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#25549 Mon May 30, 2005 10:33 PM
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This is probably not pertinent to my original question, but in speaking of Presbyterianism. I have heard that their were four men who has had a major impact on Reformed theology and the different strands. One was Peter Martyr, a Martin Bucher, and (sorry) I forget the other two. One may be Zwingli but probably not.


Moved because off-topic—CiB

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Who were Peter Martyr and Martin Bucher, and what was there influence on Reformed theology?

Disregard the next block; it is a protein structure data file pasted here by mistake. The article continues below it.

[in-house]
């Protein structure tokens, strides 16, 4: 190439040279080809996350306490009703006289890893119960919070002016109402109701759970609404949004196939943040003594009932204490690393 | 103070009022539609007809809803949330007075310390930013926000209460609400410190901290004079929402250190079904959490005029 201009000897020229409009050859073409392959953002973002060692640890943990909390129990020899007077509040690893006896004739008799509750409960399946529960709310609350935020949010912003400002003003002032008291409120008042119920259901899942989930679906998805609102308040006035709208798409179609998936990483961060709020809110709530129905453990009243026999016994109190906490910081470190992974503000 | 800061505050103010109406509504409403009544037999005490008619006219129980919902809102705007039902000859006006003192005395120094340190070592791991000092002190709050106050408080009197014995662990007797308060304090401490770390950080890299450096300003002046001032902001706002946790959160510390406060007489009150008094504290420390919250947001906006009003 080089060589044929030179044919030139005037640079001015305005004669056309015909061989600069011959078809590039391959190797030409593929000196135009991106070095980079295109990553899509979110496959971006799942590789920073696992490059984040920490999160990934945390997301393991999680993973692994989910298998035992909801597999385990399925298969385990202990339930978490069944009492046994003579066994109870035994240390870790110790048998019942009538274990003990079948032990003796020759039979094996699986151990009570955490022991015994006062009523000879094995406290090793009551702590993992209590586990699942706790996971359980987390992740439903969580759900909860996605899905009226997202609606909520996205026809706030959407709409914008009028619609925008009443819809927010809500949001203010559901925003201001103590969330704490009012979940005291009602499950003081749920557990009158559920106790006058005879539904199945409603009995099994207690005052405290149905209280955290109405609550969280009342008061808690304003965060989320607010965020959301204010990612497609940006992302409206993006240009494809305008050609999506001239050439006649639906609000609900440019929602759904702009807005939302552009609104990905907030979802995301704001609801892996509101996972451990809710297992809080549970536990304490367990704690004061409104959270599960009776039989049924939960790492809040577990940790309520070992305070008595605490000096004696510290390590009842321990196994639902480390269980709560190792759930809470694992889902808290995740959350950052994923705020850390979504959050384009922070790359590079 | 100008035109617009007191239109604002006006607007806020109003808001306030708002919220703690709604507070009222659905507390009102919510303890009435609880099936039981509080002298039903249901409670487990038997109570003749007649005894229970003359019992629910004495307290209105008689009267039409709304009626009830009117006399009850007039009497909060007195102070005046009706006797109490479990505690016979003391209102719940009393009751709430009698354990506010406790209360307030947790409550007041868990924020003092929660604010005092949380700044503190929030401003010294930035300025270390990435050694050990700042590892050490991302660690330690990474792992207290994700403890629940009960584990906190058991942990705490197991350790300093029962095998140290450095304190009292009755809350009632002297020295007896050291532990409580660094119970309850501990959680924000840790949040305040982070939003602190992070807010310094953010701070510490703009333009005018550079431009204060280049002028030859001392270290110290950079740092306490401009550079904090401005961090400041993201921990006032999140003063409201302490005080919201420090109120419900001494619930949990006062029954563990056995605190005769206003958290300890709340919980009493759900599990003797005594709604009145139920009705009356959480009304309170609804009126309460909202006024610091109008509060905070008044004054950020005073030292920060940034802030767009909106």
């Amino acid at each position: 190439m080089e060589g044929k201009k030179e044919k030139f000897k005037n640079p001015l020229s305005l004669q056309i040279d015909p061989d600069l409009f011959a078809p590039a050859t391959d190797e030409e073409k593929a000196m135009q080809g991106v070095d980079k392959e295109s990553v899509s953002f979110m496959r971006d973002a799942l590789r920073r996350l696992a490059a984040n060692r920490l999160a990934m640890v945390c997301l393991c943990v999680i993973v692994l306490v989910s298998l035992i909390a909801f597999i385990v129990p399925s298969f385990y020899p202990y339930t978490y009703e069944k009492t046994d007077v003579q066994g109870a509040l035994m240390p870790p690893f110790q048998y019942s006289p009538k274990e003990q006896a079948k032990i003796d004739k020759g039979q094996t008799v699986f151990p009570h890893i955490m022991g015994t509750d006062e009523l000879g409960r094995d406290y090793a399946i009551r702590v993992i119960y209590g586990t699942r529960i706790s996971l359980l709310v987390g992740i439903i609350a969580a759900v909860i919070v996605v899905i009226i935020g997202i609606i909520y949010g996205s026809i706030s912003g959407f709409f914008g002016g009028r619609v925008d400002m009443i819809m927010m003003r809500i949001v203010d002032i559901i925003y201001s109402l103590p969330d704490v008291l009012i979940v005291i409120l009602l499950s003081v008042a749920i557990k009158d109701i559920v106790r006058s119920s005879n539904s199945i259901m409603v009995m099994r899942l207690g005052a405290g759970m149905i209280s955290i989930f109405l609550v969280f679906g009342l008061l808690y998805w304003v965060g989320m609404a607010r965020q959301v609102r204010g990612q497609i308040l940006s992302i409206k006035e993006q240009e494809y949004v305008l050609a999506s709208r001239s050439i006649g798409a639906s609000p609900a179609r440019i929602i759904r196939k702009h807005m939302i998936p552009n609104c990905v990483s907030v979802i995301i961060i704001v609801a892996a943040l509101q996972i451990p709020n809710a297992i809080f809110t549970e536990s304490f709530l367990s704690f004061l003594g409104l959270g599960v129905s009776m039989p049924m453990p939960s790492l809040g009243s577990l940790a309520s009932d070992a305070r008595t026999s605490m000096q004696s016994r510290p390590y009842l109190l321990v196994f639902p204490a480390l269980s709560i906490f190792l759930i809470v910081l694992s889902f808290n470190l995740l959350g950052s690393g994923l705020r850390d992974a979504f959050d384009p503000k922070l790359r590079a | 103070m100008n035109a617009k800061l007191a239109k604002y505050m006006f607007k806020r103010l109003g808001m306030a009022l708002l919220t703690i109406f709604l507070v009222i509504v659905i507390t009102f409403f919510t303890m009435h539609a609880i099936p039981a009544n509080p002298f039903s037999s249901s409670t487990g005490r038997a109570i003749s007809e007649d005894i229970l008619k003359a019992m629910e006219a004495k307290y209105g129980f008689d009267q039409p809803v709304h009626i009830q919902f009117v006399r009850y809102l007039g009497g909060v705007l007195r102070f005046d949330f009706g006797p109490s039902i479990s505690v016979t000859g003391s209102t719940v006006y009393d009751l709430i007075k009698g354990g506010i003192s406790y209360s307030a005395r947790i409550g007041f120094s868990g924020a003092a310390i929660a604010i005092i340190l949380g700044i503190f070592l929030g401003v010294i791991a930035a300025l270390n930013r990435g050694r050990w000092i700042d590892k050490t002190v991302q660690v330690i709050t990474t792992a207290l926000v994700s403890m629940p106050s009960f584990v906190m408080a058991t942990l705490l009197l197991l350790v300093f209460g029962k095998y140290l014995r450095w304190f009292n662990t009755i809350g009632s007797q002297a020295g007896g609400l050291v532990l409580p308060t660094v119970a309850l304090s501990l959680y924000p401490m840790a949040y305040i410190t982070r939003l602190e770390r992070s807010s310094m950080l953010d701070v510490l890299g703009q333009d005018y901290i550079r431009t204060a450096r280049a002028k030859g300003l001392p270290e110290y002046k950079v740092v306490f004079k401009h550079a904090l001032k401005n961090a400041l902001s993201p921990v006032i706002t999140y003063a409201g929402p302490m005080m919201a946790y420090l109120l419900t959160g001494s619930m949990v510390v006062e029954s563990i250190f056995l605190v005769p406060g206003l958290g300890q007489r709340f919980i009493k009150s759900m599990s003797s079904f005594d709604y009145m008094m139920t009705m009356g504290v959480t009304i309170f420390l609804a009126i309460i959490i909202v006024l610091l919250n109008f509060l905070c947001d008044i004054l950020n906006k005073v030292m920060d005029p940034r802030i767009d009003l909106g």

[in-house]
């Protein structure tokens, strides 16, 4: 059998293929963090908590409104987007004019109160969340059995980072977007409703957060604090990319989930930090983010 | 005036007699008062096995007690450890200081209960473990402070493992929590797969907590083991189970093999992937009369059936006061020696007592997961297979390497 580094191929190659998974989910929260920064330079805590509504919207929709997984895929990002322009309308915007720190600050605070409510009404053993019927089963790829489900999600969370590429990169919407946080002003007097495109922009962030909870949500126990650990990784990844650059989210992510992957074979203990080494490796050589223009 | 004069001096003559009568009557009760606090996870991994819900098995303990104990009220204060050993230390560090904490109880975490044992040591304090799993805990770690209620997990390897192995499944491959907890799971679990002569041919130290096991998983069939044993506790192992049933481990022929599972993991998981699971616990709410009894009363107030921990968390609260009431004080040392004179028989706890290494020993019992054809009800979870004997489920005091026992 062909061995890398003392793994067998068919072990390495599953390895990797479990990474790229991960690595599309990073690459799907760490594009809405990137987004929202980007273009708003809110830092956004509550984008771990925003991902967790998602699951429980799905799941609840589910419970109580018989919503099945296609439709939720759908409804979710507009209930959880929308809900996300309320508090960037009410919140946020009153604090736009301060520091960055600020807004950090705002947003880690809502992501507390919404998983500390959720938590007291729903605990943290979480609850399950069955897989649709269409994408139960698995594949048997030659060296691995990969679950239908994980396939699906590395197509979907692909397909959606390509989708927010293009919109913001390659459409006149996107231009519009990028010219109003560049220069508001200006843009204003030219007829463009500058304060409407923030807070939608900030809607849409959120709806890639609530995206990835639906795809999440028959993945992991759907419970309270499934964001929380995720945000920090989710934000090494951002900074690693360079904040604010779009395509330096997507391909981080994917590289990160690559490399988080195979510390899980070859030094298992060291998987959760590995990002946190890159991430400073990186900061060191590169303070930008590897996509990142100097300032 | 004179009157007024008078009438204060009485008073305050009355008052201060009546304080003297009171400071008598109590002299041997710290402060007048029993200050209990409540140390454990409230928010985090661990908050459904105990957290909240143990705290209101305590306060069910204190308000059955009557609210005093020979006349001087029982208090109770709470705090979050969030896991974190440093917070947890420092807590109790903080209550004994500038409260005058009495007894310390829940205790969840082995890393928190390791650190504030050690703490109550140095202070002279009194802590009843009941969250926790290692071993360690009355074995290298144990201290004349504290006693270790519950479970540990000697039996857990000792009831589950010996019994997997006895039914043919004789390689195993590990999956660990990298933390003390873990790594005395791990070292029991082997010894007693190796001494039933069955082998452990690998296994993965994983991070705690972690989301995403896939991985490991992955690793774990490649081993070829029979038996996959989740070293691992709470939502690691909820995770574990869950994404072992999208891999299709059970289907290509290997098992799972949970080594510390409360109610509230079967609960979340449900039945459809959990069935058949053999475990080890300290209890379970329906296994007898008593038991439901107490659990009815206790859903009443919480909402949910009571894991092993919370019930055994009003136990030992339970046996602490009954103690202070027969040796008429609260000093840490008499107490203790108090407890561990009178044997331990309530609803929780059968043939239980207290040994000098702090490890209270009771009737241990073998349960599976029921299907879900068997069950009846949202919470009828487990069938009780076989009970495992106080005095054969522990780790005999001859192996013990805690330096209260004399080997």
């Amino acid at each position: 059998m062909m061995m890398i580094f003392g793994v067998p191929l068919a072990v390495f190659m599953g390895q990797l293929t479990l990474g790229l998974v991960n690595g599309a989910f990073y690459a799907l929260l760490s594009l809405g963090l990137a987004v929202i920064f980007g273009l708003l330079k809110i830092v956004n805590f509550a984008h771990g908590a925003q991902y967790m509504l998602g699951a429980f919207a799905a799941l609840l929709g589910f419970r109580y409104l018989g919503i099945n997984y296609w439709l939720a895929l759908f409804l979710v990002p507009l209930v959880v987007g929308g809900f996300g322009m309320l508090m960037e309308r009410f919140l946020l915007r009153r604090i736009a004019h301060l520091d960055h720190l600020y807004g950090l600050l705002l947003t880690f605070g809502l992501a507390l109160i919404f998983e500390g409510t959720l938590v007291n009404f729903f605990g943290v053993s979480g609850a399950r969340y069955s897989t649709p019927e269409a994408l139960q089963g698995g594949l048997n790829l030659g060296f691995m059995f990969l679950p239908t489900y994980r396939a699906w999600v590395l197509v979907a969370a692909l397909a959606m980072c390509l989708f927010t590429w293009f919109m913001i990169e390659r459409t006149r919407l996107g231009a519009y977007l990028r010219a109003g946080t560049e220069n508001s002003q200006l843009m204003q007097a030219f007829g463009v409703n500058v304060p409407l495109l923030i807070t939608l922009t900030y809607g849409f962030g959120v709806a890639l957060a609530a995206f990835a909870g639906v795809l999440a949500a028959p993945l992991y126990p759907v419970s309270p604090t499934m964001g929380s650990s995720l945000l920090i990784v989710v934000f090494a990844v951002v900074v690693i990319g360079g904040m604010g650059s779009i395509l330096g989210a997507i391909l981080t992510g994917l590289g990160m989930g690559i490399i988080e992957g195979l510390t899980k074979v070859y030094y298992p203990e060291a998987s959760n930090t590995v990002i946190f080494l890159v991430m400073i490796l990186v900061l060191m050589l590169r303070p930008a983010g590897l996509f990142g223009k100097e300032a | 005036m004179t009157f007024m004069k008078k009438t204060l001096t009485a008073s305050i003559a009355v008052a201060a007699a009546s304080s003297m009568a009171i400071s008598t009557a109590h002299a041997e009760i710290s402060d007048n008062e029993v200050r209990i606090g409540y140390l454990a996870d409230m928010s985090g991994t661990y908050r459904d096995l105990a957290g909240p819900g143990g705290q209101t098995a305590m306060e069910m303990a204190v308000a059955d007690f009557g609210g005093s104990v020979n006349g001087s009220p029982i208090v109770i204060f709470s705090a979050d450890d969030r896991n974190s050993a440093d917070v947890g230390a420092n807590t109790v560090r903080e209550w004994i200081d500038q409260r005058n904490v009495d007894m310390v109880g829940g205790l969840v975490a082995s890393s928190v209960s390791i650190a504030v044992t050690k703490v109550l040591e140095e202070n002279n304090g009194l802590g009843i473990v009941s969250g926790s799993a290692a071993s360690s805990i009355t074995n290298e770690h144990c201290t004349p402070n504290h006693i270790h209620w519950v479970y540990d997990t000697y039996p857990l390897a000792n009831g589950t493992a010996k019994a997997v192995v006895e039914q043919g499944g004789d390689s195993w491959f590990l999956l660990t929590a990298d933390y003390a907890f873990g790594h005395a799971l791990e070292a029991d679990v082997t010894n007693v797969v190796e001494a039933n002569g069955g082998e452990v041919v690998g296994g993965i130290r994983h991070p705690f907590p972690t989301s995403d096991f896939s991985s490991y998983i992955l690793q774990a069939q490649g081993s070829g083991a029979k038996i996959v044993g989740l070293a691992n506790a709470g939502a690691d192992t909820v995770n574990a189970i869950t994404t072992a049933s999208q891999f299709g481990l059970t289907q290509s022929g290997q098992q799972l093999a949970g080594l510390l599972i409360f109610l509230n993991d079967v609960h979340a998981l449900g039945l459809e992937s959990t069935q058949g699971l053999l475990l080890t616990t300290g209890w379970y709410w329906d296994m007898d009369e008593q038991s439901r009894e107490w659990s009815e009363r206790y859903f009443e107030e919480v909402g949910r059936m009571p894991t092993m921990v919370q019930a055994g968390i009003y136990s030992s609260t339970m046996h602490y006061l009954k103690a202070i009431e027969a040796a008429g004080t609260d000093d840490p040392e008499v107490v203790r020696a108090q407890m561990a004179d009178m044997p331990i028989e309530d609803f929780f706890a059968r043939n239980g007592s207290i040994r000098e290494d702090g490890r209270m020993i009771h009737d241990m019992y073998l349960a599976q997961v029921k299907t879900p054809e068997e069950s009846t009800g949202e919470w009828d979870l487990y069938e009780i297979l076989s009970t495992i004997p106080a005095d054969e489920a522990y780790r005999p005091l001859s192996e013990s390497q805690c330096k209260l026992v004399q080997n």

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Martin Bucer (1491-1551), for many years the most prominent leader of the Reformation in Strassburg and, indeed, throughout southern Germany, deserves to be better known. Next to Luther, Melanchthon, Zwingli, and Calvin, he was the most influential of the Protestant Reformers. He helped to introduce the Reformation in Strassburg and then became the chief builder and spokesman of the Reformed Church in that city. He represented and defended it at many important political and ecclesiastical meetings during the Reformation period. Because of his accomplishments in Strassburg, he became an organizer of Protestant churches in many places, e.g., in Hesse and in such important cities as Ulm, Augsburg, and Constance. He spent much time and energy in order to obtain unity in the ranks of the Reformers through the reconciliation of Luther and Zwingli. Indeed, he hoped to unite the German and the Swiss movements of the Reformation. At the same time, he was ready to negotiate with Roman Catholic churchmen in order to bring about a reunion between Protestantism and the 'Roman Catholic Church. He spared no effort in order to over-come differences. He held innumerable "conversations" and was involved in arguments with defenders of all kinds of religious and ecclesiastical causes—Anabaptists and Spiritualists, trained and untrained theologians, clergymen and laymen, political leaders as well as the common people. Many were suspicious of him because he was so indefatigable in his readiness to settle disputes. They did not trust him, for he seemed not to take seriously the groundings of the positions that he attempted to reconcile with one another, often by proposing a skillfully formulated phrase. But he had definite and strong convictions of his own. He was not shifty, as many have suspected at his own time as well as later, either in his theology or in his churchmanship. In both respects, he displayed great strength and consistency. This was the secret of his wide influence and of the persistency of his leadership in many places, but chiefly in Strassburg, over many years. He became a follower of Luther at the very beginning of the Reformation in 1518, under the direct impact of the power of critical and constructive theological thought which Luther displayed in defending his teachings before the convent of Augustinian Friars in Heidelberg. Bucer was then a Dominican monk, steeped in the Thomistic traditions of his order and, at the same time, filled with enthusiasm for the humanistic learning of Erasmus. Throughout his career, he never ceased to exhibit certain characteristically Thomistic trends of thought, but he also held theological views distinctive of Erasmian Humanism. Yet his basic position was that of one who had learned from Luther that the Bible should be the source and center of all theological thinking. To be sure, from the beginning of his career as a defender of the Reformation, he differed from Luther at certain points, particularly insofar as he stressed the agency of the Holy Spirit in the election of individual believers and in the constitution of the church; but he never wavered in his loyalty to Luther and he adhered to Luther's fundamental teachings. In connection with his work as an organizer, he came under the influence of Zwingli and, in the course of his labors for the establishment of the Reformation in Strassburg, he went far beyond Luther in his insistence that not only the church as an institution but the whole of human life, individual and social, must be ordered according to he will of God as revealed in the Bible. He regarded the Reformation as a movement through which the Christianization of all human life was to be accomplished. The Bible was for him the source and pattern of all legislation required to this end. This view was far different from that of Luther, because it did not agree with the latter's distinction between the law and the gospel. Bucer stated his distinctive conviction and program not only on numerous memoranda, proposals, and letters addressed to princes and magistrates as well as to clergymen and private persons in Strassburg and elsewhere, but also in theological works of a scholarly character. Most of these were Biblical commentaries (e.g., on The Psalms; the Synoptic Gospels; the letter to the Romans; etc.) . Others were in the form of theological treatises, chiefly on ecclesiastical themes (e.g., "Of the True Cure of Souls," "Dialogues on the Christian Magistrate," etc.) . These works, which were written (or dictated) in the midst of a very active and greatly varied career of practical church leadership, display broad learning as well as original scholarship. They entitle Bucer to a place of honor next to the technical scholars of the Reformation, especially Melanchthon and Calvin. Indeed, theologically he closely resembles these two. There was a kinship between him and Melanchthon because as Protestant theologians both cultivated the methods of Erasmian Humanism and, probably because of this Humanism, they were prepared to engage in constructive discussions with Roman Catholics. There was also a deep affinity between Bucer and Calvin, not only because their outlook, especially on the needs of the Church, was similar (in this connection, we must note that, like Bucer, Calvin also found himself drawn to Melanchthon) , but chiefly because Calvin's mind was profoundly shaped by what he learned and took over from Bucer, particularly during the years (1538-1541) when they were associated in common work in Strassburg. Bucer's most characteristic book was the last one he wrote, entitled [i]De Regno Christi[/i] ([i]On the Kingdom of Christ[/i]). It reflects his entire career insofar as in it he sets forth that doctrinal and practical understanding of the Reformation which he had achieved in connection with his work and experience. It shows him as an ecclesiastical organizer of unusual practical talent, as a teacher with great power of communication, and as a theologian with deep moral convictions. It was written in 1550 for the young English king Edward VI, the son and successor of Henry VIII, in the hope that during his reign and under his own auspices, the Reformation would be established in England in such a way that it would shape and penetrate the entire life of the nation. [[i]Melanchthon and Bucer[/i], Library of Christian Classics, vol. XIX - Westminster Press:Philadelphia, 1959, pp. 155-157]